Saturday, August 26, 2017
Not all bad guys use bad grammar. Some are very suave and sophisticated. Similarly, not all persons doing minimum wage jobs use bad grammar either.
Every person from Scotland does not use “wee” or “drap” in every second sentence, nor does every Australian call you “mate”.
Typecasting happens because there are similarities inside groups. An Australian is far more likely to call you “mate” than an American person is, but both of them are more likely to use your given name.
Please don’t typecast your characters. If that strong young man on the road crew drops his mallet on his toe he probably will swear. But then, so would a doctor or lawyer. And all of them are equally likely to say invite (verb) instead of invitation (noun) because they’re probably all on Facebook. But there is no excuse for bad grammar in narrative. Nor is there need for endless “local color” in dialogue. The lady in the Scottish hotel may offer your hero “A wee drap” of something alcoholic to drink. But leave it there. Don’t overload your story with colloquialisms or poor grammar.
Sunday, August 20, 2017
Characters. If the reader cannot relate to your characters she will not continue reading. She may love them or hate them, but the author has to draw the reader into their lives so she keeps reading. If a character is Too Stupid To Live (eg. walking alone into a possible murderer’s house) you will lose the reader right then and there.
These days, female characters are expected to make an effort to solve their own problems. The hero may still come riding up on his white horse to sweep her away, but she should have been endeavoring to solve her own problems, not crying in a corner and wringing her hands.
Plot. There must be a plot. It is through the plot the characters show their development. This plot has to make sense. No big gaping holes allowed. In an erotic romance the sex may be part of the plot, but there must be something else happening as well—a bad guy to defeat, the world to save, or whatever.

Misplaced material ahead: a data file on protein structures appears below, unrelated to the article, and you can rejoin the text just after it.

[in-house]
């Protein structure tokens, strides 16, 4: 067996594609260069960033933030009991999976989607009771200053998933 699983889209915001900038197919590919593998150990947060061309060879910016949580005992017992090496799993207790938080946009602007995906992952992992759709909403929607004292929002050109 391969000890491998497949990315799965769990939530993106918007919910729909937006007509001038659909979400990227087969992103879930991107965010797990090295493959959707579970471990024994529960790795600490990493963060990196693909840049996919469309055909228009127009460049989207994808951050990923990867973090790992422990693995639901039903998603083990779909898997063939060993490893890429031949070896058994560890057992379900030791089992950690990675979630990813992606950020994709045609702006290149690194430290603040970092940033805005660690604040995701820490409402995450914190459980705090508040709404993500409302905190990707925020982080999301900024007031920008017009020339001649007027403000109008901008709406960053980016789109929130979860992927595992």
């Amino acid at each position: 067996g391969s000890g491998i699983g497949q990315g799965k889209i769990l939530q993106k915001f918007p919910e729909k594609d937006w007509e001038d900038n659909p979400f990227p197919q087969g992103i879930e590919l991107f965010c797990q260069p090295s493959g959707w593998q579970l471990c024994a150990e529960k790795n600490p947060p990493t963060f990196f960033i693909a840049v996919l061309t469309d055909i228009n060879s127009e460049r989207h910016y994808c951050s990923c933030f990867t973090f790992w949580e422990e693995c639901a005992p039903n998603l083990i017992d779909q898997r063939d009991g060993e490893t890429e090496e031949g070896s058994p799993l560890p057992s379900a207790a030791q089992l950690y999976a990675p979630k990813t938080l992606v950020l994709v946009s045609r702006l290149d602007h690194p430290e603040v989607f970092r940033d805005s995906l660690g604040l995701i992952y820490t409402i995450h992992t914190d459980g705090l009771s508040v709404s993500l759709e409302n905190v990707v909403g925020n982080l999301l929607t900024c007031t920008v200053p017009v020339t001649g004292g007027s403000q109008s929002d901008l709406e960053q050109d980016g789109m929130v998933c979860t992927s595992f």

Genre: Be sure the blurb and publicity material accurately depict the genre. Don’t call it a cozy mystery if there is violence, blood and horror described carefully and at length. If you are marketing your book as an erotic romance there must be detailed sexual encounters as well as hot, steamy looks. Otherwise what you have written is a mainstream romance.
Fiction writing is a very tough, competitive world. Be sure to get these three basic necessities correct.
Sunday, August 13, 2017
Grammar book explains when to use who and when to use whom really well.
Use the he/him method to decide which word is correct.
he = who
him = whom
Who/Whom wrote the letter?
He wrote the letter. Therefore, who is correct.
For who/whom should I vote?
Should I vote for him? Therefore, whom is correct.
We all know who/whom pulled that prank.
This sentence contains two clauses: We all know and who/whom pulled that prank. We are interested in the second clause because it contains the who/whom. He pulled that prank. Therefore, who is correct.
We want to know on who/whom the prank was pulled.
This sentence contains two clauses: We want to know and the prank was pulled on who/whom. Again, we are interested in the second clause because it contains the who/whom. The prank was pulled on him. Therefore, whom is correct.
I know many publishers/editors/agents hate adverbs, and that is because often if you delete them you have not removed any additional information.
The old man’s bones creaked and groaned as he slowly, gradually lowered himself into the armchair.
Take out gradually or slowly and you still have a clear picture of what happened.
Words like “just” and “actually” can almost always be deleted without changing the sense of the line.
I just walked in the room and saw him.
I walked in the room and saw him.
I actually walked in the room and saw him.
I walked in the room and saw him.
Some authors seem to think if they delete the suffix from a word it magically is not an adverb. Ah no. if you are using it as an adverb you’re now using incorrect grammar instead of the adverb.
When she stood on my toe I yelled loud.
No. You yelled loudly.
But since you can’t yell softly just "When she stood on my toe I yelled" would work fine.
Sunday, August 6, 2017
Almost every reader has been pulled out of a story at some time by wandering body parts.
“His eyes were glued to her face.”
Ah no. His gaze may have been fixed on her face, but his eyes were probably still in his head, like normal.
“His feet raced to the door.”
What? The rest of him stayed behind?
“It might seem romantic to say, “He gave her his heart,” but to some people, who’ve watched too many horror movies, that is not a romantic image at all.
Some publishing houses have rules that prohibit body parts moving independently.
“His fingers wandered onto her thigh.” No, in these houses, he has to be in control, so “He let his fingers drift onto her thigh”. Besides, I’m betting those fingers were still attached to his hand, so therefore the second version makes more sense. Although, “He gently stroked her thigh” might be even better.
Before sending your book to a publishing house or agent, be sure to check it for wandering body parts. Even if self-publishing, always remember that some people will be icked by the thought of body organs having an out-of-body experience.